Even though Zelda has killing and even Mario has head-stomping, when you think about it, nearly all of Nintendo’s first-party properties are harmless affairs. Bright colours, innocent storylines, big-eyed cartoon mascots and candy-coloured fantasy worlds where everything turns out just fine.
With one exception: the “Wars” series, Nintendo’s only foray into, well, war.
In the late 1980s, a Nintendo employee named Toru Narihiro was in charge of taking Famicom Disk System games and porting them over to regular cartridges. It was a boring job (though also important, given the fact the West didn’t have the Disk System), but one Narihiro was able to break up by teaming up with Nintendo’s R&D1 team to program two games.
One of these was the first Fire Emblem. The other? A game called Famicom Wars.
1988's Famicom Wars was, and still is, something of an anomaly amongst first-party Nintendo titles. It’s not a platformer, it’s not a role-playing game and you don’t race cars. It was instead a turn-based strategy game, one where you took command of one of two armies and tried to defeat the other by killing his men and taking his cities.
Despite receiving a cartoon aesthetic, which with its cute characters and comedic slant helps lighten the mood, the fact remains this is a war game, with soldiers, tanks and bombers, where the object is to kill things on a large scale. Which is about as un-Nintendo as a Nintendo game gets, and may partly explain why, even with a large fanbase, the series never receives the kind of marketing or exposure from Nintendo as its more cuddly franchises do.
Not that it mattered. With a turn-based combat mechanic and balanced unit roster that bordered on perfection, Nintendo’s internal studio Intelligent Systems went on to develop a SNES version (Super Famicom Wars) and a Game Boy version (Game Boy Wars), which with help from Hudson would get three sub-sequels of its own.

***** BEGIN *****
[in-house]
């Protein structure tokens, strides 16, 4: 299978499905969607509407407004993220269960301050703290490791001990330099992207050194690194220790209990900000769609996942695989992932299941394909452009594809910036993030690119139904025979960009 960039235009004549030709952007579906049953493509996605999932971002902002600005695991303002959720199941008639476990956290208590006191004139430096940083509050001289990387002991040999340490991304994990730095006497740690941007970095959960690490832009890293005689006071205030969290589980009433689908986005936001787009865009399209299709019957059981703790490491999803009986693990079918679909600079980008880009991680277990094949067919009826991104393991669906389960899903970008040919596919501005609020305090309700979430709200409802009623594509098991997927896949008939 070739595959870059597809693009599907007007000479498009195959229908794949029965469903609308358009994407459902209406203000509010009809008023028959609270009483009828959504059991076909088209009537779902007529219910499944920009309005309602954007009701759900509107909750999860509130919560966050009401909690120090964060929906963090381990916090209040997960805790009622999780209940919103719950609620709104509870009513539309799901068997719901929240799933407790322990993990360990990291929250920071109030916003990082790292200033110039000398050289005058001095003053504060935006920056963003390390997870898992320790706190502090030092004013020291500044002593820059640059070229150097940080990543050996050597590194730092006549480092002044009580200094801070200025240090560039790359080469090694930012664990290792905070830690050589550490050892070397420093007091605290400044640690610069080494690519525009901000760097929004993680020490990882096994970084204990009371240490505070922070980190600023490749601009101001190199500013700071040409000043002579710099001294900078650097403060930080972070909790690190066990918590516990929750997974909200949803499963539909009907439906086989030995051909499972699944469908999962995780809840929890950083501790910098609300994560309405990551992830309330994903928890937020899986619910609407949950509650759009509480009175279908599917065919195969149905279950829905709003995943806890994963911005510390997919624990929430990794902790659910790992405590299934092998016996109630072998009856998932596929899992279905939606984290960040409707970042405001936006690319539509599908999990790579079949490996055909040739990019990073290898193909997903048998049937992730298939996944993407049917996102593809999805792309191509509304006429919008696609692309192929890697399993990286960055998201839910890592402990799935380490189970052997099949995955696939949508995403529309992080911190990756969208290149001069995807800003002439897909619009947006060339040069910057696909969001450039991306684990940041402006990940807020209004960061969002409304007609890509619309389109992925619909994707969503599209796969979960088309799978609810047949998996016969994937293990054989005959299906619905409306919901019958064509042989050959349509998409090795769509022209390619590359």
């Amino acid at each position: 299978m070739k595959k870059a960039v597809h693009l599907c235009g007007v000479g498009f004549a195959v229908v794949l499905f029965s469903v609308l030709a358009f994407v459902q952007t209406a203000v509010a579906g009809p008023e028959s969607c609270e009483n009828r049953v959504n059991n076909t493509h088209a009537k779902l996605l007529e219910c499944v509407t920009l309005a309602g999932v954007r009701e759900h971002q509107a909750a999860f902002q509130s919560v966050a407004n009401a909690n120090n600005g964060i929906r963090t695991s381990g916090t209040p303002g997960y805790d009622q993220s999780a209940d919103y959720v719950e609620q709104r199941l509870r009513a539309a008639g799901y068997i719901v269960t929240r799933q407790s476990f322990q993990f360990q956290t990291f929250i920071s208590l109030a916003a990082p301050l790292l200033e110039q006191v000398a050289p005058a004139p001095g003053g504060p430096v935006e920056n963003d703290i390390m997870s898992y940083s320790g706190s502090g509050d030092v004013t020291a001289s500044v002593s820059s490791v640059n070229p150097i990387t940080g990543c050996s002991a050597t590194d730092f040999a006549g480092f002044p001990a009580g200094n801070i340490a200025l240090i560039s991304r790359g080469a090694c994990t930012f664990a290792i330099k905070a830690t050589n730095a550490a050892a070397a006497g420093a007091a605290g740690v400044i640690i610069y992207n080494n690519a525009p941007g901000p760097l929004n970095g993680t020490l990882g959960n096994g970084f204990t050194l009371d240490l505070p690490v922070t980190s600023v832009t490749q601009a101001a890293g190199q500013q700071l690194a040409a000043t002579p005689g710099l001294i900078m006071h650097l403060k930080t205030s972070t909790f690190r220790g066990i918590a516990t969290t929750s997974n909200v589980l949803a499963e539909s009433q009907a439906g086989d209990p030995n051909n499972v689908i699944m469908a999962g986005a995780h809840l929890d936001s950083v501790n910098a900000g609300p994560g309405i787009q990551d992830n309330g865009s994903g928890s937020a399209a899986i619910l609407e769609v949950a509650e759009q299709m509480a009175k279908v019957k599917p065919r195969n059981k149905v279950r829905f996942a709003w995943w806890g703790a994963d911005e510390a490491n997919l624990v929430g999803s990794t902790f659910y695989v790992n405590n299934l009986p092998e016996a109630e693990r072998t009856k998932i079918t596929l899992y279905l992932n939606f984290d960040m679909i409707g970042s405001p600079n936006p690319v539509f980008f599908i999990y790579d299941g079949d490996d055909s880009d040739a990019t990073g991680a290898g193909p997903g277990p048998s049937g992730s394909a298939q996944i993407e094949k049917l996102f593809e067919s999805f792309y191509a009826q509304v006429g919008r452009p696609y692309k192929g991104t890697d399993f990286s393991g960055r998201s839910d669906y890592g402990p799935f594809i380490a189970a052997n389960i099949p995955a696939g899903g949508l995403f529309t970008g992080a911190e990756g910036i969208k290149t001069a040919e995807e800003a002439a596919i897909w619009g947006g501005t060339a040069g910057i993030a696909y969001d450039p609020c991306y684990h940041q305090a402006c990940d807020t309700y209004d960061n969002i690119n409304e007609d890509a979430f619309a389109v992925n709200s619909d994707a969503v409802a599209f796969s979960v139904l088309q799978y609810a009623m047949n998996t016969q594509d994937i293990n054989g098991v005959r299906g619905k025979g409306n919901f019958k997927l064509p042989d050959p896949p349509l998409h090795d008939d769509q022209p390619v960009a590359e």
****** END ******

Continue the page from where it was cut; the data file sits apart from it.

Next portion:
Strangely, despite the subject matter and Nintendo’s popularity, the series wouldn’t make it to the West until 2001, when the Game Boy Advance iteration of the franchise, Advance Wars, was released. With its comic visual style looking better than ever and its structure inching ever closer to strategic perfection, Advance Wars was a surprise hit, and would find even greater success with Advance Wars: Dual Strike, the first DS outing for the series.
Curiously, as Nintendo’s popularity exploded in the middle of the last decade, the Wars series began to retreat into the background. After an aborted attempt at a more action-oriented outing on the GameCube and Wii with Battallion Wars and the disappointing sales of a more mature DS sequel, Days of Ruin, the franchise hasn’t been seen or heard of since, despite a large, hardcore fan base and a continuous streak of stellar critical acclaim.
The core series never appeared on the Wii, never returned to the DS and there’s no sign of a 3DS game either, with Intelligent Systems currently working on other projects, like Paper Mario 3DS and the puzzler Hiku-Osu.
Hopefully once those are done the team can get back to doing what it does best: killing adorable little men with adorable little tanks.
Below, you’ll find a selection of videos from the main games in the series, showing just how far (or how little) the series has come since Famicom Wars was first released in 1988.
An extended look at gameplay from the original Famicom Wars. Note how, aside from the graphics, the series’ gameplay has remained almost entirely unchanged. Not because the new games are lazy, but because the old ones were perfect.
Even if you’ve never played a Wars game, you may be familiar with Famicom Wars’ Japanese commercial.
Game Boy Wars. It’s...yeah, pretty rough.
The brilliant intro sequence to Super Famicom Wars, on the SNES.
Some gameplay footage from Advance Wars, for the Game Boy Advance.
A campaign mission from Advance Wars: Dual Strike on the Nintendo DS. Note the restrained, tasteful use of the top screen.
The last game in the series, the darker Advance Wars: Dark Conflict for the DS, set the game in a post-apocalyptic world rather than the bright green+blue of previous titles.